1946 US Army Ike Dress Jacket -
When the United States entered World War Two much of the military was unprepared for combat.
The unforms and equipment employed was very antiquated, most of it dated back to
World War one.
WWII witnessed a large introduction of new designs of combat clothing. After the war was won,
many of the same uniforms continued to be produced. The Ike jacket is an example.
wool material. The same design
used during WWII survived until the late 1950's and was used by both, the Army and Air Force.
The design of the jacket consisted of a short length cut with two front top pockets. Each pocket was
covered by a flap secured by a snap. The waist was adjustable via the use of a flap with snaps on the
end. The upper section of the lapel has a small strap that could button up to the opposite end,
creating a tight fit for the neck area. The shoulders have eppauleps with one side being crossed
stictched to the end while the other is secured by a button. Long sleeve construction with button up
Unlike earlier American uniforms, the front buttons
were sewn to the jacket instead of being held by rings. Of plastic construction. Green color. The buttons
were covered by a flap and were not visible when the jacket was worn.
The American tunics were outfitted with a variety of
to denote rank and affiliation to a particular unit or group.
The patches were sewn to the left and right arms and sometimes in
the breast area. The jacket discussed here has several patches which
include the rank of private, The First Army patch in subdued colors and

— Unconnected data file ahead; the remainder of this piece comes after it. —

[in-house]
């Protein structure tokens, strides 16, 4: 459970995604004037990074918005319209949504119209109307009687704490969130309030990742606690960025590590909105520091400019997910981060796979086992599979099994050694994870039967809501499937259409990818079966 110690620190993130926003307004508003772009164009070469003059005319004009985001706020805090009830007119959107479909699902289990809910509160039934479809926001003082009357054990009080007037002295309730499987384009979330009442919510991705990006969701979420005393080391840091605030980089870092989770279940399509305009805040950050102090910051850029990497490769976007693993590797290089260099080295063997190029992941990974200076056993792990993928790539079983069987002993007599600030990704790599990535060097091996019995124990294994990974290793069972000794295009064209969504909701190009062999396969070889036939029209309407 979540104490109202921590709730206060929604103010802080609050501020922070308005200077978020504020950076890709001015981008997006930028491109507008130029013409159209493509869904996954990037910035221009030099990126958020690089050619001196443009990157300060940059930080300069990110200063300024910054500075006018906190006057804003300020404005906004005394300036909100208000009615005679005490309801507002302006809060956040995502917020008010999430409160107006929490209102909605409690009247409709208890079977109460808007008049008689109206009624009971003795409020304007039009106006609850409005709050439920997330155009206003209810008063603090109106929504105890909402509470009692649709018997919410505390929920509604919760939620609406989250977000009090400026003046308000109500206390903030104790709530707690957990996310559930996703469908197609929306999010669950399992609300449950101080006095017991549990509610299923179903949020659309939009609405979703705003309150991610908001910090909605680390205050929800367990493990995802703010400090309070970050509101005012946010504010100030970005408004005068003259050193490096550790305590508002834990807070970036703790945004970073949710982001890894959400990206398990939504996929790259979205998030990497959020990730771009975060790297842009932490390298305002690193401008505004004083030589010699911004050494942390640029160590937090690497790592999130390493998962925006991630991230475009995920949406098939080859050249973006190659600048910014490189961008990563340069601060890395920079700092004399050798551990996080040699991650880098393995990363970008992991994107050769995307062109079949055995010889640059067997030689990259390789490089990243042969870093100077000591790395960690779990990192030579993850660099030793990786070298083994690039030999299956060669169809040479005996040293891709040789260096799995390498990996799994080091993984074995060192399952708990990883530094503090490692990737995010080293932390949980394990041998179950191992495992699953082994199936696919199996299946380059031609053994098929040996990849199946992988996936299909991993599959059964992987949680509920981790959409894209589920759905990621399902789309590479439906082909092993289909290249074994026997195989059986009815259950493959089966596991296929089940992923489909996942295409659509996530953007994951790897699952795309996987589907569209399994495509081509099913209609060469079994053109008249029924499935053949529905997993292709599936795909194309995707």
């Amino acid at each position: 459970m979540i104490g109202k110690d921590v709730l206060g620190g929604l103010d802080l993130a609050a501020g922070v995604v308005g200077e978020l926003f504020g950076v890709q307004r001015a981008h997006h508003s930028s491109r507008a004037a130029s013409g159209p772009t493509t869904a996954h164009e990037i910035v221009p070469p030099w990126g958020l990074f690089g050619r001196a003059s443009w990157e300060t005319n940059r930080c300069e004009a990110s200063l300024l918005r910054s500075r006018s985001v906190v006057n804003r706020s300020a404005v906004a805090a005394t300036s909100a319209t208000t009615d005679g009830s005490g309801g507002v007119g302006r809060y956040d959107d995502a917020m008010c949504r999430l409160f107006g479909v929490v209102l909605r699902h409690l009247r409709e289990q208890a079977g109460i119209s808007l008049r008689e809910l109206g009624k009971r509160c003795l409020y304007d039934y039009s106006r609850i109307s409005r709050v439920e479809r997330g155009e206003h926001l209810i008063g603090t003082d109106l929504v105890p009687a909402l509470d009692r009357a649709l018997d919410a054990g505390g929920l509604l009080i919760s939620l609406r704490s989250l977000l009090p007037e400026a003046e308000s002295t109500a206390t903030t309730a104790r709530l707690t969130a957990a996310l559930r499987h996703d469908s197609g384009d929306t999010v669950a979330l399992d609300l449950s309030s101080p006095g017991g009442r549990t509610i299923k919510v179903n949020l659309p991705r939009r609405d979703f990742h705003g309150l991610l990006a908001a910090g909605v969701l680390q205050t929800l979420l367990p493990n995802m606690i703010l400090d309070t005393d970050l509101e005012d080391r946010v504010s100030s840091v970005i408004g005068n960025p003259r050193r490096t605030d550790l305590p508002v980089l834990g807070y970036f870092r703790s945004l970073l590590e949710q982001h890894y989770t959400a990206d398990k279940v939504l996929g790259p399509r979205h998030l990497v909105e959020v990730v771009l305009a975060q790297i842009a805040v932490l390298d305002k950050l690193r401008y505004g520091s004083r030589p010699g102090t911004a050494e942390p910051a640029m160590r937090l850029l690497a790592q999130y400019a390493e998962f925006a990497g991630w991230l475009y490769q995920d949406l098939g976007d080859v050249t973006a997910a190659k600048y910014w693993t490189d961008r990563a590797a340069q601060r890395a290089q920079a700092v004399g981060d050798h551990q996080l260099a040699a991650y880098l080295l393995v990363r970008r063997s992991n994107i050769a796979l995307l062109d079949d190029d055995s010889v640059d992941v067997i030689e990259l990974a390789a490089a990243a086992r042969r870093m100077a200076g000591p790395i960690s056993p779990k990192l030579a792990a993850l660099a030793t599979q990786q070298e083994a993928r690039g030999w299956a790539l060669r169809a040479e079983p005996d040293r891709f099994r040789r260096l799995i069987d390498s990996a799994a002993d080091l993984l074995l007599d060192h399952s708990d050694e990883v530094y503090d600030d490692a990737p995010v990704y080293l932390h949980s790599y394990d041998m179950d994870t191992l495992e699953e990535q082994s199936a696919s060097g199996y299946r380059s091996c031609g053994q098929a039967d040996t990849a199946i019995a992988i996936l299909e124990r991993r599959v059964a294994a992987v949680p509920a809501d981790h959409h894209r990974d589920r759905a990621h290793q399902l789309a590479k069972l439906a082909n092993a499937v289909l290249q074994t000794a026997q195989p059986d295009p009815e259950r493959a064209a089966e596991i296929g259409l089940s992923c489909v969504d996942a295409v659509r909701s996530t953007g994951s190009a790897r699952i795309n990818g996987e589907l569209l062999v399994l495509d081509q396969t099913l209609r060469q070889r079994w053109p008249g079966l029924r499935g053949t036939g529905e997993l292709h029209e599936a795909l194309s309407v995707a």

the communications sleeve rating.
In addition, metal collar
were employed. They normally show rank and the type of job the soldier performs
(i.e. artillery, checmical, administration, aviation, etc.). The medal ribbons
provided a way to indicate the type of medal earned without having to wear the
medal itself. The jacket has three ribbons covered with see-through plastic.
This page is a recognition and identification guide for WWII US military uniforms.
Multiple detailed photos of a specific sample are provided. Descriptions point out
clearly defined points that should be noted.
One of the most commonly asked questions is "How much is my WWII US uniform worth?".
A price guide is included here to address this question. The value of the uniforms is
reviewed over a period of several years. A trend can be observed. The present worth
of the American military uniforms in the collector's market is illustrated.
This service is provided free of charge to the visitor/enthusiast courtesy of
a company dedicated to the preservation of military history and to providing quality
military antiques and collectibles to museums, institutions and the general public.
The jacket has three tags. One is
small and located in the neck are. It displays the size of the jacket which is 36. A
second tag located in the area reads: Jacket, Field, Wool OD and has instructions about
how to wear the jacket. The third tag is located in the inside of one of the pockets.
It has information about the date of manufacture, the name of the manufacturer and the
size of the jacket. A blue ink stamp has been applied by the clothing inspector.
This item is currently being reproduced.
It is becoming more difficult to be able to tell the fake ones from the real ones because the quality
of the reproductions is improving. The collector must become familiarized with the construction style
and materials employed in the manufacturing items like this one. Attention to the details is critical
in order to be able to determine the authenticity of the WWII US uniforms.
If you have an interest is seeing other WWII American Military uniforms, you can
do so by going to our
of the American Military Uniform identification guide.